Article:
The serviceberry is a small tree or shrub that grows well in most soils, and is known under a variety of names including the Juneberry or the shadbush tree. It has multiple stems which sometimes need to be trimmed back to encourage the growth of a single trunk, but they can also be encouraged when the serviceberry is grown as part of a hedge. It grows rich purple fruit in the late spring which is eagerly eaten by birds—it is often used in wildlife gardens to attract songbirds and insects to the garden.
7 Insects of the Serviceberry Tree
- Pear Sawfly attacks the leaves of the serviceberry tree, turning the leaves black, and essentially skeletonising them. Their larvae resemble small tadpoles, and in this guise they "overwinter" in the ground around trees. They cause trees to appear scorched, and may occasionally skeletonise a tree. Fruit will also be eaten, and the serviceberry will lose vigour if repeatedly attacked by the pear sawfly.
- Other pests leave larva that cocoon on the underside of leaves and scrapes off the pulp so that leaves become see-through.
- Cambium miners eat away at the pulp under the bark, forming pale lines in the bark and can result in secondary infestations such as mold or other insects.
- Leaf miners eat the pulp of the leaves, leaving a skeletal leaf structure behind them.
- Aphids cause a noticeable sticky liquid called honeydew that can actually develop mold, and become an unsightly garden feature.
- Spider mites suck cells from leaves, and cause damage to plants such as the serviceberry.
- Gypsy moths may also attack the serviceberry during the larval stage, eating the leaves and generally defoliating the tree.
The best way of preventing against any insect infestation is to improve the health of the tree. High stress levels, desiccation or over watering will make the plant more vulnerable to insects, so good care of the serviceberry is the best way to prevent infestation. Another good way is to encourage predatory insects such as wasps and beetles to visit the tree—these will eat aphids, mites, and the larvae of many of the bugs which cause a serviceberry trees so many problems.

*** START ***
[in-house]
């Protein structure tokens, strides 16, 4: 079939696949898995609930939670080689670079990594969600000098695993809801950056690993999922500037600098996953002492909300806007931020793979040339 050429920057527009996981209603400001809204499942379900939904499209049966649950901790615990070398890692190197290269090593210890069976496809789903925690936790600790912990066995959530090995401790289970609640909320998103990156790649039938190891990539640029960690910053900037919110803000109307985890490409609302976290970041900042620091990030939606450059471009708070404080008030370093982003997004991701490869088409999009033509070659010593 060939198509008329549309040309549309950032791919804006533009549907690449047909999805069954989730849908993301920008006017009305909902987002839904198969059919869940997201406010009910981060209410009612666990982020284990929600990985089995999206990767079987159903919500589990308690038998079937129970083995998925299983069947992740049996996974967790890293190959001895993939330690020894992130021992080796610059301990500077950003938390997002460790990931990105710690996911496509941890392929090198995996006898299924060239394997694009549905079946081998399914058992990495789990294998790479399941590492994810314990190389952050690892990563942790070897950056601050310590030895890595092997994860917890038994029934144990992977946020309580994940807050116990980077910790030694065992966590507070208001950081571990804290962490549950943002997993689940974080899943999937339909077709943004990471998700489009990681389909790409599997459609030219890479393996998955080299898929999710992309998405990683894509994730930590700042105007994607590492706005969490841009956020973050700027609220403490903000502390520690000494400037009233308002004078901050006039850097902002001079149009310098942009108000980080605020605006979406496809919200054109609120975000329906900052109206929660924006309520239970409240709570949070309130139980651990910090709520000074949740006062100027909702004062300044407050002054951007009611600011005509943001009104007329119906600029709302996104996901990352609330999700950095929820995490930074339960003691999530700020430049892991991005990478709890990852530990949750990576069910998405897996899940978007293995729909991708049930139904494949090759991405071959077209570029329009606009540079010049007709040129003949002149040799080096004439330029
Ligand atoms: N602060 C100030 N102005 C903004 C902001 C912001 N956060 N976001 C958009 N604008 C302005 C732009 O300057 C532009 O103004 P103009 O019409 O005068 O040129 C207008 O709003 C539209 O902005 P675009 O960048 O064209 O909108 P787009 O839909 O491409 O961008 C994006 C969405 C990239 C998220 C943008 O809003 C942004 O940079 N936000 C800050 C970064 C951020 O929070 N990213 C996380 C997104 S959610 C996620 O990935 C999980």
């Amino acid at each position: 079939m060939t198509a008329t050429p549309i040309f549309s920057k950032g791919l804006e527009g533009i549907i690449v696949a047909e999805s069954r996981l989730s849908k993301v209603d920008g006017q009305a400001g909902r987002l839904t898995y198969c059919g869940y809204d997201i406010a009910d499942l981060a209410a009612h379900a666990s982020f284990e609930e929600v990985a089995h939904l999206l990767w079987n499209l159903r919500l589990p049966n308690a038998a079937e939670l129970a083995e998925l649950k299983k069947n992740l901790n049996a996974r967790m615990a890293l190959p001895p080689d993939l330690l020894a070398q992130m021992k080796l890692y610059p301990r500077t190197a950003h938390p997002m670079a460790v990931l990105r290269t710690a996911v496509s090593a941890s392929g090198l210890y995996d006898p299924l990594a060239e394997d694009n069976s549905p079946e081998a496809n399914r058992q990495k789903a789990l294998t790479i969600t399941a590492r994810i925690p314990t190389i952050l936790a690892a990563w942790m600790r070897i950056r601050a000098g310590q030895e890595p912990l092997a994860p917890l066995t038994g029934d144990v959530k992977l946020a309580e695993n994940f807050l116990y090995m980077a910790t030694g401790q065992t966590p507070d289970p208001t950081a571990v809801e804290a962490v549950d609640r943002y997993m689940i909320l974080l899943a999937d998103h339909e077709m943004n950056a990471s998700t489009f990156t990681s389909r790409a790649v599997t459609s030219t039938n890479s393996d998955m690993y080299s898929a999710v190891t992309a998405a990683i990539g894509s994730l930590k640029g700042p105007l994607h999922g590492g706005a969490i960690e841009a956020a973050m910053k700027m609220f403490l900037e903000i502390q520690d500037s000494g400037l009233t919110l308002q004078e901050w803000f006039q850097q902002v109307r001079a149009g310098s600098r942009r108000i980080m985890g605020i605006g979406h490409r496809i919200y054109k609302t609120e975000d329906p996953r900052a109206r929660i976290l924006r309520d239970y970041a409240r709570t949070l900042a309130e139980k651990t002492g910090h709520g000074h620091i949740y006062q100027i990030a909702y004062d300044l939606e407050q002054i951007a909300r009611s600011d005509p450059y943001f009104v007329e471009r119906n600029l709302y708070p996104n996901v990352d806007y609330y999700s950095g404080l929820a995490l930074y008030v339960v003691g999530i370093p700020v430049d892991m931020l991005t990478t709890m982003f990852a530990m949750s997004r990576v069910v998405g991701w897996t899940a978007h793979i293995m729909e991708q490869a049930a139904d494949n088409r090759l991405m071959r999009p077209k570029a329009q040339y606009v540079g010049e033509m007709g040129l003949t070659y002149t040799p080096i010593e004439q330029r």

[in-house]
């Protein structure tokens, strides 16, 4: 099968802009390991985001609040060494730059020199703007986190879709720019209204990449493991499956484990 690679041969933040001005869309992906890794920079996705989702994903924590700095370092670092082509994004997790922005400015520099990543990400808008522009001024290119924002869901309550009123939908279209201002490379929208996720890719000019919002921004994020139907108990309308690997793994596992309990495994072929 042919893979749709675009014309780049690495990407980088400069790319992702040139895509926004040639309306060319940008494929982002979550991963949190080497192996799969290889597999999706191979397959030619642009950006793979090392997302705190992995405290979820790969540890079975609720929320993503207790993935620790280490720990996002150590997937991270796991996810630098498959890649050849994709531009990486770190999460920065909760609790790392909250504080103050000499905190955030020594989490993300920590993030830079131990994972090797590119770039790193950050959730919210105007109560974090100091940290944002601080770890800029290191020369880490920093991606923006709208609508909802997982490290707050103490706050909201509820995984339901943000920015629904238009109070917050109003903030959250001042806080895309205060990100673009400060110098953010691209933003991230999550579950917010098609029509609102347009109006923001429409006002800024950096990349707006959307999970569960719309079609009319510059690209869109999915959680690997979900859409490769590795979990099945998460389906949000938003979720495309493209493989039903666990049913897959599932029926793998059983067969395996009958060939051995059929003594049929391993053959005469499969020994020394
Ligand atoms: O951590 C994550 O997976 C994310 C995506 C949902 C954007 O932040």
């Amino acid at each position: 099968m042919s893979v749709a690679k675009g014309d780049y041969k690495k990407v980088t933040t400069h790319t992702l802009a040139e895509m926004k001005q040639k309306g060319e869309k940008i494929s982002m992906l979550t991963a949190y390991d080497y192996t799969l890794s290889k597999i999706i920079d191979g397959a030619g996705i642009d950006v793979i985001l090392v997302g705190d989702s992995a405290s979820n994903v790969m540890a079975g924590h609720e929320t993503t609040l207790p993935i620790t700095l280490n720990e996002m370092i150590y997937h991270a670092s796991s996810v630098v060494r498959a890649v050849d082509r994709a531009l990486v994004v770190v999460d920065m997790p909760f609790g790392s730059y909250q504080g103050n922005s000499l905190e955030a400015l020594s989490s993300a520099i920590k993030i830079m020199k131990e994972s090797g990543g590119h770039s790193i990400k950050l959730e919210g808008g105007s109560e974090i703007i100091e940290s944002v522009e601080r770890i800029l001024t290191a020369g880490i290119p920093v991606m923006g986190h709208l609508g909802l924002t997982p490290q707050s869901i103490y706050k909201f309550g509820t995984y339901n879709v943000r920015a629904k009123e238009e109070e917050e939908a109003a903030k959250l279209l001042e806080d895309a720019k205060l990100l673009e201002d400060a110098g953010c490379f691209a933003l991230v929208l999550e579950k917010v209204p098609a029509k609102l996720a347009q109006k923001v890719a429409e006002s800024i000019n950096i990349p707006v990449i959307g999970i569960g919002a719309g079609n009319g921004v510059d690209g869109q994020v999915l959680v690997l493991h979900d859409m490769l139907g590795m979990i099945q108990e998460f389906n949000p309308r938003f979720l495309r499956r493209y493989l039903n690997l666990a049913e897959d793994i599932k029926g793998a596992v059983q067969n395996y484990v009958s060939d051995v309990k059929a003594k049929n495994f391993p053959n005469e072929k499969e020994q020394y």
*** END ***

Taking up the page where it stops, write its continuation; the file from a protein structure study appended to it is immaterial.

Pear Sawflies, while they can decimate a tree, are generally not considered to be a returning problem, and insecticides and other poisons should not be used—encourage predatory insects, and pick off any visible larvae.
There is no commonly used prevention for the borer, except encouraging the tree to be healthier.
Aphids are a constant problem to the gardener, and individuals usually develop their own methods of preventing the little pests. Non-chemical controls such as ladybird beetles are an ideal way of managing them. Ants sometimes ‘protect’ aphids - a food source – by scaring off other predators, so keep an eye out for these insects, and try and limit their activity.
Spider mites can be eliminated by horticultural oil, which loosens their grip, but does not harm beneficial insects. Sprays of soapy water can also get rid of spider mites without affecting insect populations.